Friday, October 7, 2022

REVIEW: 'Law & Order: SVU' - Rollins Can No Longer Trust Her Instincts at Home or Work After the Shooting in 'Mirror Effect'

NBC's Law & Order: SVU - Episode 24.03 "Mirror Effect"

Benson tries to help a pop star in a volatile relationship. Rollins struggles with taking the stress of work home with her. Fin teaches a rookie a lesson in respecting fellow officers.

"Mirror Effect" was directed by Michael Smith with story by David Graziano & Julie Martin and teleplay by Julie Martin & Margaret Rose Lester

Rollins can no longer trust her instincts. She did everything right and still got shoot. She knows how to do this job. That's why everyone is comfortable with her returning to work so soon after the trauma. Her perspective on everything has shifted. This entire ordeal has revealed just how dangerous this job can be. She's terrified of losing everything good in her life. She believes that's inevitable because things historically don't work out for her. She doesn't want to be alone right now. However, it's better for her daughters to be with their grandmother as Rollins figures things out. Early on, the girls were afraid of the monster in their closet. Rollins ultimately becomes that monster. Her gun offers her so much strength and protection. It also serves as a weapon that terrorizes her family. She's not seen as the police offering assistance to those who need it the most. Instead, she is a woman inflicting trauma on her own loved ones. Rollins acknowledges her struggles. She talks to her therapist about moments of disassociation. She refuses to take medication to treat the problem. She believes she should be strong enough to get over it. The pills are an easy solution that only weak people should take. There should be no shame in taking the proper medication to treat conditions both physically and mentally. That remains such a profound hurdle for Rollins. She has never struggled in this way before. It places doubt in her police work as well. She has handled cases with celebrity victims before. She has dealt with "he said, she said" cases. She's pushed back against women who believe their abuser has the possibility to change. None of this is new terrain for her. Her reactions are remarkably different. She can't escape the work. Rollins and Carisi run into Kelsey as she's being kicked out of the limo. They insert themselves into her life just to get her home safely. That's what starts all of this. And then, promises are made about doing better. That may have been more sincere in this case than the previous times the concept has been explored. Austin sat down with Olivia to talk about the meeting he attended and his willingness to break free of the generational pattern. That unfortunately doesn't stick. As a result, Rollins is more cynical than ever before. The writing was on the wall. This twist was inevitable the moment Kelsey showed reluctance in pressing charges against Austin. She believed this behavior wouldn't happen again. It did and it was worse. More people became involved. It was all seen as a reflection of the trauma their parents endured. History was repeating itself. People are angry that their willingness to change isn't good enough to break free of those patterns. It takes more than strength and clarity to do that. Rollins admits she needs help. She also must lean on Carisi for support. His life is chaotic as well. He prosecutes this case. It's life-changing but that can't take away from what Rollins needs right now.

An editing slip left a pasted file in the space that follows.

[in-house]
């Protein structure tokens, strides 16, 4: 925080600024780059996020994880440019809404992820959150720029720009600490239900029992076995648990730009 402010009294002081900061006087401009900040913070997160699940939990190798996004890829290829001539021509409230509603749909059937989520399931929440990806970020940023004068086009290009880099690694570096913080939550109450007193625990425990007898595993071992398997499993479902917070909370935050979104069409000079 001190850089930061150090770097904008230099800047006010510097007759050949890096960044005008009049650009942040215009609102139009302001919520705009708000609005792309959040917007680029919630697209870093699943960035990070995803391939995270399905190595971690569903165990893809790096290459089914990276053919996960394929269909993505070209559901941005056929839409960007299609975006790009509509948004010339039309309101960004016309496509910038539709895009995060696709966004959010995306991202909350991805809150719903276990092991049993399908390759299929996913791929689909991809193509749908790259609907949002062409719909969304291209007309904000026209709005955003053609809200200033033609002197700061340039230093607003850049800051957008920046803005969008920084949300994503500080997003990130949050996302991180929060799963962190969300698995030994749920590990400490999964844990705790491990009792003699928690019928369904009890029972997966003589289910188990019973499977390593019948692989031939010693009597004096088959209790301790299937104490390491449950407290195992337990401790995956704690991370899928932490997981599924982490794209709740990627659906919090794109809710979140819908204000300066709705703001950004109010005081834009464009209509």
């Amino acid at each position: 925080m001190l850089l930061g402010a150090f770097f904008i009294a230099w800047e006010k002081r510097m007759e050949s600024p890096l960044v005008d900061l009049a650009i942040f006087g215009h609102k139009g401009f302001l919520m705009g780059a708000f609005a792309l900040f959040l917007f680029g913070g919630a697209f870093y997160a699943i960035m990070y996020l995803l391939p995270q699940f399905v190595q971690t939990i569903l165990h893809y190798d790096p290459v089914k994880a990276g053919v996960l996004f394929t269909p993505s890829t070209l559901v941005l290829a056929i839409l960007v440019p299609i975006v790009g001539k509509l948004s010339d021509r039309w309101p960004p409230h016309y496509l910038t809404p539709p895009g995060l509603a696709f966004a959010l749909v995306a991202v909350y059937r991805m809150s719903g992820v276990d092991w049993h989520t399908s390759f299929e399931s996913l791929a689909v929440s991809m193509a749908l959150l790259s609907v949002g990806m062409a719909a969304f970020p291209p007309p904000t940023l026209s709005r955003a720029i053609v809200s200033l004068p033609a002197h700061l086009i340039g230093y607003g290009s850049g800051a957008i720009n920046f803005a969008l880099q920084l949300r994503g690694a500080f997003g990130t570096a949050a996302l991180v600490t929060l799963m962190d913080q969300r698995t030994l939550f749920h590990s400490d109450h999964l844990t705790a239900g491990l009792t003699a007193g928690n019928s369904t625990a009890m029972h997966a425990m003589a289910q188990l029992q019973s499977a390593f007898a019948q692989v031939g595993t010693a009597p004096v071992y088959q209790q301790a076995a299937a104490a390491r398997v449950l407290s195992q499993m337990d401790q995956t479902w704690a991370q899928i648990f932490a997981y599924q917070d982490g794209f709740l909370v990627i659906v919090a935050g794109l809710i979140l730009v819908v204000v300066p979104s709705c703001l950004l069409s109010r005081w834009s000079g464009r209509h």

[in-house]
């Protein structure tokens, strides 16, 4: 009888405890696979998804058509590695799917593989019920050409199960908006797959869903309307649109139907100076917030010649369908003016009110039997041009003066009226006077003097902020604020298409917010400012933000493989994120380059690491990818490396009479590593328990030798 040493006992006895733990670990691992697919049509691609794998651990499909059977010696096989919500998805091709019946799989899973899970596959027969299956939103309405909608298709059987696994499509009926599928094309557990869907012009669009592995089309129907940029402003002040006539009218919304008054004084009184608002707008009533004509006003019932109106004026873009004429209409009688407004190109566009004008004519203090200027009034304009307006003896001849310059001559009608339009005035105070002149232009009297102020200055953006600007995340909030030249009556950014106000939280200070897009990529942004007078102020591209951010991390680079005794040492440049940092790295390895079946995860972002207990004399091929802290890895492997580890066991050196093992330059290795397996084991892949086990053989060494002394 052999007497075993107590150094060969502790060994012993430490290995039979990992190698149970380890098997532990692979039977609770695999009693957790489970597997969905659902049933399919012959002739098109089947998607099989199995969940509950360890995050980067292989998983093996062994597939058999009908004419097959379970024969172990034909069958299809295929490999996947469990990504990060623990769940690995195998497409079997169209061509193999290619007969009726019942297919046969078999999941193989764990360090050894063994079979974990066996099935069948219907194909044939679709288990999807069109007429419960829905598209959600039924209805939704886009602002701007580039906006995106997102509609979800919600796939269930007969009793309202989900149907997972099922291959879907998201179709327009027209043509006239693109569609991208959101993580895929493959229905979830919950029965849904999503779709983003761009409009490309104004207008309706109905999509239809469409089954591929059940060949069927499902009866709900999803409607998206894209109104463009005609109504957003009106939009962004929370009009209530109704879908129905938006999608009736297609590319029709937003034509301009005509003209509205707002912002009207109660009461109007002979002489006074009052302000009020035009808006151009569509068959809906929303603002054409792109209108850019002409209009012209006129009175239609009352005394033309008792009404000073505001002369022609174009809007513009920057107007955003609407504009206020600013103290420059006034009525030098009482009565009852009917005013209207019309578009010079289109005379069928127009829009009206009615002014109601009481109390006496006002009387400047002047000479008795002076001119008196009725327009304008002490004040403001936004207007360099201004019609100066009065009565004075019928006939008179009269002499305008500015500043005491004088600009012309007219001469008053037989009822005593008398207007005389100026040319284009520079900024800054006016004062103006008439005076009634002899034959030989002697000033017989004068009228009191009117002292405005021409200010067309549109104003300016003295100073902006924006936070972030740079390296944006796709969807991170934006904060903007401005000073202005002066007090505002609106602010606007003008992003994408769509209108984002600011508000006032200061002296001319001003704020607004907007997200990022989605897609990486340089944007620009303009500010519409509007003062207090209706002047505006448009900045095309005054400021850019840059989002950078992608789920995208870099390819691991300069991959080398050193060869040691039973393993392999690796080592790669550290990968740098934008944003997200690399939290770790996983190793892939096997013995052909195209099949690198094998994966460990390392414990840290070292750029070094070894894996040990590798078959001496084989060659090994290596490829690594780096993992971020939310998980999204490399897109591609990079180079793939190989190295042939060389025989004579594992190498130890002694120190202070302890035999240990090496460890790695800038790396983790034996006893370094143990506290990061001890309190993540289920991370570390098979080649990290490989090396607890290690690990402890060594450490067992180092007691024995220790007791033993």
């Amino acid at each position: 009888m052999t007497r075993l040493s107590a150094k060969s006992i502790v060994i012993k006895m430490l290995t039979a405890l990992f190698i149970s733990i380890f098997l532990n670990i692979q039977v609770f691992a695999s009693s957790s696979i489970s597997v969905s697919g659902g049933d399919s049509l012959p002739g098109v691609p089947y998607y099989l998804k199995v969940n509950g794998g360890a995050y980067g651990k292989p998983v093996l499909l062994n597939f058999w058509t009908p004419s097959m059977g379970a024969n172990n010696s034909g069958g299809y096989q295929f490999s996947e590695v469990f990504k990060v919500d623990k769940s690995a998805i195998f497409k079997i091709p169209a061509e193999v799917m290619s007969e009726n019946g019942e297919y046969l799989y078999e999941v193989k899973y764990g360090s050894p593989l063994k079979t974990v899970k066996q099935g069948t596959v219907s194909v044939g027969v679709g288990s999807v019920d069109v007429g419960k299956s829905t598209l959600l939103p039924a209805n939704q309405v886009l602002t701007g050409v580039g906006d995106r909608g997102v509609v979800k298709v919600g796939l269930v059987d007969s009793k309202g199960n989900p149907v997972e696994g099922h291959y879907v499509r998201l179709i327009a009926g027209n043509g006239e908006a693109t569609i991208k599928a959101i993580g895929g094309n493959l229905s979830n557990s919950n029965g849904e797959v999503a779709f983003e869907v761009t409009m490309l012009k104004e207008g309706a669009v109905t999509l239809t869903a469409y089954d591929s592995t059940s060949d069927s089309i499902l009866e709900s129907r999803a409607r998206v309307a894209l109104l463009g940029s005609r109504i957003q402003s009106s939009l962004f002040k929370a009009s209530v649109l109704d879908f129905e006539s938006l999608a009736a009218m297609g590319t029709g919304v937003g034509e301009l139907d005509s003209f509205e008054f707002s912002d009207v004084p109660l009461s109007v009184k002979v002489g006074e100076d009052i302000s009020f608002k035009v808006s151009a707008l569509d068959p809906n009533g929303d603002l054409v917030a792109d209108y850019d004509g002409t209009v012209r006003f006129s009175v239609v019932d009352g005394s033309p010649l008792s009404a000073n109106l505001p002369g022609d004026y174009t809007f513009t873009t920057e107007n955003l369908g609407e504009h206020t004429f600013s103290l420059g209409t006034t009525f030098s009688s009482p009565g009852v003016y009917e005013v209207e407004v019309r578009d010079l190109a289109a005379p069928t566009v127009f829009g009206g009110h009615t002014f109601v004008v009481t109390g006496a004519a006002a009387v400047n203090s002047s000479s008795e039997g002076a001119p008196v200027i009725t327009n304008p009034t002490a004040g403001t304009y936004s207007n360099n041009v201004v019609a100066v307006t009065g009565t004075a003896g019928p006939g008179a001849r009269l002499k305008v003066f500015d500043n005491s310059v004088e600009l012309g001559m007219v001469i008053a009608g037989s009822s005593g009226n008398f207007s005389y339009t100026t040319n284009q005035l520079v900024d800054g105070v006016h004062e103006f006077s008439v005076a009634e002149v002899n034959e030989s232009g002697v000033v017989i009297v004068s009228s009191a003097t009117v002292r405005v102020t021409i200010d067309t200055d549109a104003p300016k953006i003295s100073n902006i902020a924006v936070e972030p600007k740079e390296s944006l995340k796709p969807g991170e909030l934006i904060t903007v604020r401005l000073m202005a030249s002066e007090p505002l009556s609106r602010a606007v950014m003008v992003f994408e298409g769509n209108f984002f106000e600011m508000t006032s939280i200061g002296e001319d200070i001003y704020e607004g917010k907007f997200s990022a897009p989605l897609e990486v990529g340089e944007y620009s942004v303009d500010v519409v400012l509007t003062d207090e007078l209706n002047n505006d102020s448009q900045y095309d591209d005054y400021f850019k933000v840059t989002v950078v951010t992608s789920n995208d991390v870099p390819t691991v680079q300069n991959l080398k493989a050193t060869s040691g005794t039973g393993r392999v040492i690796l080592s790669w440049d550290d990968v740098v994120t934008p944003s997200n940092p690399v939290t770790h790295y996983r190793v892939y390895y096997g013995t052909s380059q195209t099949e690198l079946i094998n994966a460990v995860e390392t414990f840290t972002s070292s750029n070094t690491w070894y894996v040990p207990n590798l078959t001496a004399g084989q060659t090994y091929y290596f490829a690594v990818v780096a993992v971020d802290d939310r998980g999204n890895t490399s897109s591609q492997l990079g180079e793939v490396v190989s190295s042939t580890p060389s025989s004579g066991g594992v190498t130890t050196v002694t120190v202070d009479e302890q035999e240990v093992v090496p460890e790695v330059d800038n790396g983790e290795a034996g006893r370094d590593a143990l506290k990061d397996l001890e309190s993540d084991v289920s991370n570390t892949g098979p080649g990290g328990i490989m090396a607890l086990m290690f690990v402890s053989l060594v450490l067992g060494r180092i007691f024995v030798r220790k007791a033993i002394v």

Kelsey and Austin are romantics who refuse to see the toxicity of their love. They live in the public spotlight. That means average people have massive opinions on their lives. Everyone wants to believe in the romance of this couple. They can only reveal so much of themselves online. It's not perfect. And yet, Kelsey is blamed for anything that destroys that image. That's the inherent misogyny of the world. The woman is blamed because she is the imperfection. Austin could never do anything wrong. They both came from tragic upbringings. She carried that forward in a way that was toxic while he remained absolutely pure. Of course, the story is incredibly different when they are both testifying. Kelsey is targeted by everyone. She receives comfort and support from the detectives. Meanwhile, Austin is trying to justify his behavior in a number of ways. He believes he could do whatever he wanted because she accepted the many promises he made to her. That's what their engagement was all about. She broke it off because she chose not to accept that kind of love in her life. She couldn't see things clearly despite her black eye in the beginning. Things escalated. She was sexually assaulted. She has complete clarity on that. Her mother serves as another witness who can validate the actions as they happened. Public perception still dictates the terms of the case. The jury opts to convict Austin on only the minor offense. The judge could go lenient on him in sentencing. It depends on what the prosecution recommends and what Austin pledges to do. He can't be trusted at his word. He has told many people that he will change. It hasn't gotten him very far. His father blames himself. That relationship remains distant even though they are both in the courtroom every day. Very little actually changes. Austin doesn't make that commitment. Even after all of this is over, he believes his romance with Kelsey can start over again. Everything can go back to normal. That's the fantasy world he is living in. He needs someone to remind him precisely what reality is. He lives in a bubble of support. That's encouraged by the fans who praise him solely on social media. Meanwhile, Kelsey doesn't know how she'll go on. Olivia offers her the sensible advice of figuring out how to love herself. She can still be a great artist. She can channel her emotions into her work in a new way. That is reassuring only to a point. The rest will be dictated on how everyone reacts. These traumas occur. Punishment is found according to our criminal justice system. That's never the end of the story. Life goes on. People have to live with everything that happens while the world remains complicated and confusing for so much of it.